Yes gets a yes

The government has given its support to a film-based scheme to inspire primary school children about work

Nick Boles, minister of state jointly for the department for business, innovation and skills and the department for education, has given public support to the Yes Programme, the UK’s first education resource that links the key stage two curriculum to the ‘real’ world. Its aim is to open children’s eyes from an early age to the wide variety of careers they can aspire to and to eliminate the question ‘Why am I learning this?’ from their vocabulary by showing them how the skills they are learning are used in a variety of jobs.

In an open letter to the Yes Programme’s founder, Sonita Alleyne OBE, Boles says: ‘I am (therefore) happy to support this innovative solution offered by the Yes Programme, which aligns with the inspiration agenda. By linking the learning environment and school syllabus with the world of work, young people will be better supported in recognising their potential, and choosing a career path that best suits their interests and skills … I wish everyone involved great success in this venture.’

The Yes Programme comprises a bank of career-related films featuring clips with people from a diverse array of occupations, ages and ethnic backgrounds, with each video linked closely to national curriculum topics. They include a drummer using fractions, a referee explaining the difference between fact and opinion, a computer games designer using simple algebra and a radiographer describing how to use magnets. Discussion points, activities and related links are also included with the video materials to help teachers explore topics in depth.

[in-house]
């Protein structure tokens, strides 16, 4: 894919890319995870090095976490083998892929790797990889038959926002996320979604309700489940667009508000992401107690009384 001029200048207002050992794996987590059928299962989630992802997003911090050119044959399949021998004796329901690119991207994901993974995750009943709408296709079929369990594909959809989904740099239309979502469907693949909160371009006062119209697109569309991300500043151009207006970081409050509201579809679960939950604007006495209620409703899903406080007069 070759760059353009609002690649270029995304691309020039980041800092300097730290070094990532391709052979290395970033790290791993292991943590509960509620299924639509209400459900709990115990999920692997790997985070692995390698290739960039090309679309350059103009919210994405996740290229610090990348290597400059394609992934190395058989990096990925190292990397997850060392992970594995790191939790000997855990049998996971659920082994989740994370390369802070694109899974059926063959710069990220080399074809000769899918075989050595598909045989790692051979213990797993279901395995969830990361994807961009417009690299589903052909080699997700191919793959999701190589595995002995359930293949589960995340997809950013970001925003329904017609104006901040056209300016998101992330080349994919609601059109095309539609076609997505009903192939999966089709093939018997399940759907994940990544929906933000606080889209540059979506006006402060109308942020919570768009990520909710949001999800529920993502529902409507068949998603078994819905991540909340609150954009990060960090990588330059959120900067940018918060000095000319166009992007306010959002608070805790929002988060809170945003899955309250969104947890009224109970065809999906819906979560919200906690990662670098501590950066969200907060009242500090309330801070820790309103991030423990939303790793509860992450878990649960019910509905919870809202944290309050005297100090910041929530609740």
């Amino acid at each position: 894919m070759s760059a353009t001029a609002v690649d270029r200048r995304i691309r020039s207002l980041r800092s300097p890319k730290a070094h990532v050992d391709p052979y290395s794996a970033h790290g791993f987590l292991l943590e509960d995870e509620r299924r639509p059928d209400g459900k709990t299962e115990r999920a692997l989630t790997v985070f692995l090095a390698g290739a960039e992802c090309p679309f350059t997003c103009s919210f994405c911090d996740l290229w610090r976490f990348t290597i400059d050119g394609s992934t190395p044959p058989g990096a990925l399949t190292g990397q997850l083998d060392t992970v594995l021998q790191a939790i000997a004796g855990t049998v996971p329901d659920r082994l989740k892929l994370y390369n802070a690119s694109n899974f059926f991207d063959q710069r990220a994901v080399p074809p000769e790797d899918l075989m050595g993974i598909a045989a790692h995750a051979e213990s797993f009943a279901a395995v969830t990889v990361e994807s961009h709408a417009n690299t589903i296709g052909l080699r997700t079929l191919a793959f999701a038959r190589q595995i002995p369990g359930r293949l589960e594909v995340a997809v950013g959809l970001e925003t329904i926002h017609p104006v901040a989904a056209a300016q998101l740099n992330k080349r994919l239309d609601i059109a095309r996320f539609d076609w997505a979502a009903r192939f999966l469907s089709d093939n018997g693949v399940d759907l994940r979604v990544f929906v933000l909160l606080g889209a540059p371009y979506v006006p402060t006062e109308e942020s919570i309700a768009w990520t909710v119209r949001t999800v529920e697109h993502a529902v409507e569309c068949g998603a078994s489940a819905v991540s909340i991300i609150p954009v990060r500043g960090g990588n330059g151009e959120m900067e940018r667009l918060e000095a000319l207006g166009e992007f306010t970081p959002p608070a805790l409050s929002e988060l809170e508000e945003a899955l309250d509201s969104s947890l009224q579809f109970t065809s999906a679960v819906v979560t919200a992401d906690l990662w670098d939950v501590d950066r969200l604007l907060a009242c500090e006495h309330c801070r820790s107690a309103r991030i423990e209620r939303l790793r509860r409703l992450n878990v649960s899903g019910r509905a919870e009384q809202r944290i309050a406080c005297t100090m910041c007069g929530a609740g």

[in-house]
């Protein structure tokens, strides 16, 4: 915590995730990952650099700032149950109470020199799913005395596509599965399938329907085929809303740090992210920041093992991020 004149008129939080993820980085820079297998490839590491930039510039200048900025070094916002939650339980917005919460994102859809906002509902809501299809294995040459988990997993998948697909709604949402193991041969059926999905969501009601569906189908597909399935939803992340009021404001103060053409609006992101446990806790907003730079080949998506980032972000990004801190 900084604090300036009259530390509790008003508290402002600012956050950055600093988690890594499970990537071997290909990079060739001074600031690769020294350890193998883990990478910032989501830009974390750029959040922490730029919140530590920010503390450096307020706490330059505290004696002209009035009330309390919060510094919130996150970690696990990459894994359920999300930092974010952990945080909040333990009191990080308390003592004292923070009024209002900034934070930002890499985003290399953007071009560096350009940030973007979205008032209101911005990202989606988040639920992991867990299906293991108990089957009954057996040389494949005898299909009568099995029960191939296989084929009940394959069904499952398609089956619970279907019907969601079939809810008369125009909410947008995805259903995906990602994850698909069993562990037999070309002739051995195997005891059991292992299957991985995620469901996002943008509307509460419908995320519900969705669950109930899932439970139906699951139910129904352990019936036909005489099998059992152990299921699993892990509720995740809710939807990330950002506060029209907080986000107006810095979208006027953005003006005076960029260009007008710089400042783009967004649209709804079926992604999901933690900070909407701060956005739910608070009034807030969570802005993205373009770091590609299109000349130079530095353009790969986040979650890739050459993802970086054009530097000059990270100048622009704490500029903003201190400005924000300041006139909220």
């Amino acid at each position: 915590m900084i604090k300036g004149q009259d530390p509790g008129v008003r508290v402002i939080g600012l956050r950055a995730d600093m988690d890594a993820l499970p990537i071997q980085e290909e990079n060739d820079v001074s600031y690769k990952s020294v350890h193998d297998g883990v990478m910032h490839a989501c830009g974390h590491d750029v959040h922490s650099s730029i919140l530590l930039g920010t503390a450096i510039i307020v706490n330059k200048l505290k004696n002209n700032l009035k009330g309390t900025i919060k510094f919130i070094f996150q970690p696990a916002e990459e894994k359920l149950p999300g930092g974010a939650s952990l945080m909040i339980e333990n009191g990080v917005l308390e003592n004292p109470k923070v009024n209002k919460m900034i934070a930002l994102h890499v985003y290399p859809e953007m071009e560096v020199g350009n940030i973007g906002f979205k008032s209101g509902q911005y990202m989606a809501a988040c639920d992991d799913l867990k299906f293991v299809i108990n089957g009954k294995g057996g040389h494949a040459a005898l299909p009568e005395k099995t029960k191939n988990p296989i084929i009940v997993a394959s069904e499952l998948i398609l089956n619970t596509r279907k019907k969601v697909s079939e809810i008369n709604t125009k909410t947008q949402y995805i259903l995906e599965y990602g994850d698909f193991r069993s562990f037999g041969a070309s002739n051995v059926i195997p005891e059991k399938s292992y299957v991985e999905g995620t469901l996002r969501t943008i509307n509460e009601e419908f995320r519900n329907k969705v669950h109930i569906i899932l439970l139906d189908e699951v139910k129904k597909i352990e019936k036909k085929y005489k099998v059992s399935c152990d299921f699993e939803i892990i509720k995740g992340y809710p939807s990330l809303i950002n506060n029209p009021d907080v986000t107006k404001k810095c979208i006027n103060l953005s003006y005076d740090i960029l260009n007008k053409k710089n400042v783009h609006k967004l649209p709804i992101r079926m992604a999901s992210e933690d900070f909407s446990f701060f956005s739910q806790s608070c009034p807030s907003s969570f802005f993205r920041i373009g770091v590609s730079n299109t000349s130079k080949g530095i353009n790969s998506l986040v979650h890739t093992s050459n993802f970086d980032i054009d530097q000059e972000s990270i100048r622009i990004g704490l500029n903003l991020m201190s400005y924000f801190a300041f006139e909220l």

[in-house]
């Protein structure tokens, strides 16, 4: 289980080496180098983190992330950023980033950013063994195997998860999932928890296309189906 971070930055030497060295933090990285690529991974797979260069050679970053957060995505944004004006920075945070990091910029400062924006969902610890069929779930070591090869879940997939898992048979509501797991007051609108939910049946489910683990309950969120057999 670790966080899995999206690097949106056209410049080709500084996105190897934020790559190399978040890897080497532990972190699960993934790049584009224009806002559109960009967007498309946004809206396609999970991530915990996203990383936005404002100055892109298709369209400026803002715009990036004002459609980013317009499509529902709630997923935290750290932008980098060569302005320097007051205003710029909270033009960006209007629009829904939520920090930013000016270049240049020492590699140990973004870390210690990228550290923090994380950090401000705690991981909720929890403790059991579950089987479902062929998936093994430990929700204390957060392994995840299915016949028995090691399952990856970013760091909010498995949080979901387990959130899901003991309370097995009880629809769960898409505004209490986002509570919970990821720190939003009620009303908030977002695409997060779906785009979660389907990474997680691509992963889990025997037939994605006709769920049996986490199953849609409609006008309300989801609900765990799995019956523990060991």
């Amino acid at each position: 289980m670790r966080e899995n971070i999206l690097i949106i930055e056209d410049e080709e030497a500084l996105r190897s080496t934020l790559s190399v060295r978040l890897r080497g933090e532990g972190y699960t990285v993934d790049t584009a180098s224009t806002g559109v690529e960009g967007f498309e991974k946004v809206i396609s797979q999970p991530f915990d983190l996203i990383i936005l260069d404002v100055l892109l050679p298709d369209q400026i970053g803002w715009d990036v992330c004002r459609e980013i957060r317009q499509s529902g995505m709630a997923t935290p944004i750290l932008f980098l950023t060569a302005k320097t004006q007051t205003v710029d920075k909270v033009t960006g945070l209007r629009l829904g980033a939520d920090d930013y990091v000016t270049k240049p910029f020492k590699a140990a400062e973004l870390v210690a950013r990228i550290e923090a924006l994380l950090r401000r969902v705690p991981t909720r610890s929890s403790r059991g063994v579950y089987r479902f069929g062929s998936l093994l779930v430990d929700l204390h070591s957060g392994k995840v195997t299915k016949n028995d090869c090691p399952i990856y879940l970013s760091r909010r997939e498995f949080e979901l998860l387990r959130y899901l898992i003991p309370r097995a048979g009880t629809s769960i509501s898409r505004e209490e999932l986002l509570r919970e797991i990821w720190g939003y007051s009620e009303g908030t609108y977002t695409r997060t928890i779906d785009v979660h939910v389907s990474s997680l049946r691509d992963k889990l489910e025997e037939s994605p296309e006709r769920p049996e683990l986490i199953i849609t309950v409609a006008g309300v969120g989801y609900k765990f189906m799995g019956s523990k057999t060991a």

With unemployment amongst 16-24-year-olds standing at almost 17 percent, the Yes Programme’s ultimate goal is to get more children to be asked to interview for a relevant career and end up on the ‘yes pile’, so getting a chance in life.

Alleyne comments: ‘Working closely with teachers, we set out to create a resource that put their teaching in context while providing children with something empowering and engaging in their careers education. We believe that the Yes Programme plugs a gap in careers education and Nick Boles’s words of support mean a great deal to us. They are a recognition that we are offering something that can make a real difference to young people’s lives – inspiring and motivating them to find fulfilling and sustainable careers.’

The government is placing increased importance around careers education, launching its inspiration vision (September 2013) and also announcing a new government-funded careers company at the end of 2014. Both these initiatives look to foster stronger links between schools and businesses, particularly amongst secondary schools, but there is increasing recognition of the value of providing better careers resource across children’s entire schooling.

The Yes Programme, created in conjunction with teachers, was launched in January 2013 and has been accessed regularly by over 30,000 primary learners in over 500 schools across the UK. The programme has also been highlighted in Lord Young’s report in June 2014 – ‘Enterprise for all: the relevance of enterprise in education’ – as a high-quality enterprise and careers inspiration tool in the battle to help young people increase their employment prospects.

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